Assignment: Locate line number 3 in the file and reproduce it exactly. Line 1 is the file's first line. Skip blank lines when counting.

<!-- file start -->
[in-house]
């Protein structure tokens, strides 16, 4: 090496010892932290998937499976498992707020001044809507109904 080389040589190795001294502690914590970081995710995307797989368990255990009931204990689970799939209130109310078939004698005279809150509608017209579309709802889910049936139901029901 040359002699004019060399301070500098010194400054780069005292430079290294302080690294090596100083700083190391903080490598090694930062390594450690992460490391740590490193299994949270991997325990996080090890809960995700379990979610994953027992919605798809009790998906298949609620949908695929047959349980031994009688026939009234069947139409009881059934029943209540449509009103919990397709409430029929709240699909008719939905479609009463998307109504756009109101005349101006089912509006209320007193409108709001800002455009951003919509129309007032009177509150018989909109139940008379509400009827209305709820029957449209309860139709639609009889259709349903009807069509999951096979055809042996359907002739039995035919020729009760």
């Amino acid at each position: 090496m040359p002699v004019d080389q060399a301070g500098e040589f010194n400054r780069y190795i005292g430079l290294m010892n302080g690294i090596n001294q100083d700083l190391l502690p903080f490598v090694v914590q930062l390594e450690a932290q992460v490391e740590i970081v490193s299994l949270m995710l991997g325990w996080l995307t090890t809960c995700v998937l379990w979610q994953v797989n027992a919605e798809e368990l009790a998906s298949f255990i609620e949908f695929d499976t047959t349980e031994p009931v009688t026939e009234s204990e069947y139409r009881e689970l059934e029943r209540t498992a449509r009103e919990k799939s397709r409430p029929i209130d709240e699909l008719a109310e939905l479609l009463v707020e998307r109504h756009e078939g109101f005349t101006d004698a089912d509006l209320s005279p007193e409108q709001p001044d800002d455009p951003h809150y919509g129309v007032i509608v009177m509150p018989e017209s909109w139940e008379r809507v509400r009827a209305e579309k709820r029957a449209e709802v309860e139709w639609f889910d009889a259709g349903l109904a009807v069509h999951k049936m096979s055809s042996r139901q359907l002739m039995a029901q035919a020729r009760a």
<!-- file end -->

């Amino acid at each position: 090496m040359p002699v004019d080389q060399a301070g500098e040589f010194n400054r780069y190795i005292g430079l290294m010892n302080g690294i090596n001294q100083d700083l190391l502690p903080f490598v090694v914590q930062l390594e450690a932290q992460v490391e740590i970081v490193s299994l949270m995710l991997g325990w996080l995307t090890t809960c995700v998937l379990w979610q994953v797989n027992a919605e798809e368990l009790a998906s298949f255990i609620e949908f695929d499976t047959t349980e031994p009931v009688t026939e009234s204990e069947y139409r009881e689970l059934e029943r209540t498992a449509r009103e919990k799939s397709r409430p029929i209130d709240e699909l008719a109310e939905l479609l009463v707020e998307r109504h756009e078939g109101f005349t101006d004698a089912d509006l209320s005279p007193e409108q709001p001044d800002d455009p951003h809150y919509g129309v007032i509608v009177m509150p018989e017209s909109w139940e008379r809507v509400r009827a209305e579309k709820r029957a449209e709802v309860e139709w639609f889910d009889a259709g349903l109904a009807v069509h999951k049936m096979s055809s042996r139901q359907l002739m039995a029901q035919a020729r009760a």